National Geographic : 1975 Jan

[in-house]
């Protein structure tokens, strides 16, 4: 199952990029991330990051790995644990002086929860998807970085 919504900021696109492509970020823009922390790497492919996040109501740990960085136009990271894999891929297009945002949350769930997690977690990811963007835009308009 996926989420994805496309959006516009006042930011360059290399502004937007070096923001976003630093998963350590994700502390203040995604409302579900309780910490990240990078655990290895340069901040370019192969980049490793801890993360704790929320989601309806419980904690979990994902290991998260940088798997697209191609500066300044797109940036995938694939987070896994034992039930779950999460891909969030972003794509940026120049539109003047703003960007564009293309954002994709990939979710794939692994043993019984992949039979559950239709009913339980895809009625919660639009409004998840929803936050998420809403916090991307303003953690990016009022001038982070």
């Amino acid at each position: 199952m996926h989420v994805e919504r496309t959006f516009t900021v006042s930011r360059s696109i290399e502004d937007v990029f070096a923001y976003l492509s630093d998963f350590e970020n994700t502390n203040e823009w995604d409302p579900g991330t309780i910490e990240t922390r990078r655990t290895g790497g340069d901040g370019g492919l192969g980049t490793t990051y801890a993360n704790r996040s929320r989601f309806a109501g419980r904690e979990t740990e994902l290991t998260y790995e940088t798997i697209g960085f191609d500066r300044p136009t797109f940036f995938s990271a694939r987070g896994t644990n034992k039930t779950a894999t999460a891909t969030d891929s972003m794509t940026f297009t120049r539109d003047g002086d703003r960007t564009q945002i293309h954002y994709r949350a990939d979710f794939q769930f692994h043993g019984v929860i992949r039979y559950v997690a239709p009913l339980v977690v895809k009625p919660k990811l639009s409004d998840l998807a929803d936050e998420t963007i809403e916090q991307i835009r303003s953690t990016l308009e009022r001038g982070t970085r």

NEW WORLD ORDER is emerging, dominated by nations that only yesterday were thought of as wastes of windblown sand inhabited by wandering herds men. Today almost all other nations-rich and poor alike must come to terms with these predominantly Moslem lands. For the Arabs particularly, this new power brought by oil must be a heady reminder of that other time, 1,300 years ago, when they swept suddenly out of Arabia and dominated the entire Mediterranean world. What happens next is anyone's guess, as the industrial nations learn to cope with the high cost of energy, and with the awesome accumulation of wealth that swells Middle East ern coffers; it may reach $80 billion this year alone. I find living in these times exciting and challenging-if sometimes nerve-racking-and I think most members of the National Geographic Society do too. They know what to expect of history; their magazine has traditionally docu mented the fundamental, irreversible changes in the lives of great nations and tiny tribes. Change can come like a thunderclap, as it did to the Incas; Loren McIntyre brought that period vividly to life in the December 1973 issue. An equally exciting view of Maya civilization is in preparation. Change can also come as silently as the bloom of a white sail on an ocean horizon-as a forthcoming article on Colum bus will show-and as relentlessly as the progress of a road through a jungle. Next month's issue will tell of two Brazilian tribes facing that problem. Later we will visit the Kurds of Iraq, caught in a struggle for autonomy, and view the un precedented making of a new society in Alaska. Looking back, I am impressed by the continuity that un derlies NATIONAL GEOGRAPHIC'S monthly accounting of change. When our staff recently started work on articles about coal resources, geothermal energy, and solar energy, they were acting in an honored tradition: In 1904 we sur veyed the "Natural-Gas, Oil, and Coal Supply of the United States"; in 1918 we discussed oil shales; and in 1920 pre sented "Where the World Gets Its Oil: But Where Will Our Children Get It... ?" Two years ago we published "The Search for Tomorrow's Power." And only days after the Arab nations had closed the oil spigot, our staff men were in Saudi Arabia preparing "Oil: The Dwindling Treasure." This month we visit Iran, one of the nations responsible for, and affected by, the new world order. In 1959 I rode with other journalists into Tehran, accompanying President Eisenhower. Our motorcade rolled over exquisite Persian rugs, but beneath them lay a deeper symbol of the nation's pride and power, Iranian oil-based asphalt. Assistant Editor William Graves's report introduces us to some of the Iranians making world-shaking decisions, and gives us a vivid picture of the land and its diverse people, faced with a situation unusual in their history-prosperity. In the long view, I suppose, what happens in the 20th century is only the latest installment in the 37,000-year saga of Cro-Magnon man. We can take comfort in the notion, as Alexander Marshack's article in this issue points out, that even in the most difficult of times, those ancestors of ours managed to make a go of it. ^*Cfc--S^ ^Lo-^^^idi^ MNAT ONAL THE NATIONALGEOGRAPHICMAGAZINEVOL. 147 NO. I COPYRIGHT© 1974 BY NATIONATIONAL GEOGRAPHICSOCIETY WASHINGTON,D. C. INTERNATIONALCOPYRIGHTSECURED January 1975 Iran: Desert Miracle 2 Crisscrossing the Persia of old, staff men William Graves and James P. Blair find the empire's 20th-century successor savoring a new glory based on oil. How We Found the Monitor 48 After more than a century of oblivion, the Civil War's famed "cheesebox on a raft" has been identified and photographed 220 feet down in the Atlantic. By John G. Newton. Exploring the Mind of Ice Age Man 62 New techniques help Alexander Marshack formulate some answers to an audacious question: What were the thought processes of Europeans 37,000 to 10,000 years ago? New England's "Little Portugal" 90 0. Louis Mazzatenta traces the thread Portuguese immigrants have woven into the fabric of our national life. Bad Days for the Brown Pelican IIn Ralph W. Schreiber assesses a familiar bird's chances for ultimate survival. Photographs by William R. Curtsinger and the author. Martinique: Libert6, Egalite, and Uncertainty in the Caribbean 124 Kenneth MacLeish and John Launois find problems behind the pleasures in a tropical piece of France. COVER: Fluorescing weirdly under ultraviolet light, this bison in a cave at Niaux, France, helps a noted prehistorian toward a new understanding of Ice Age man (pages 76-77). Photograph by Alexander Marshack.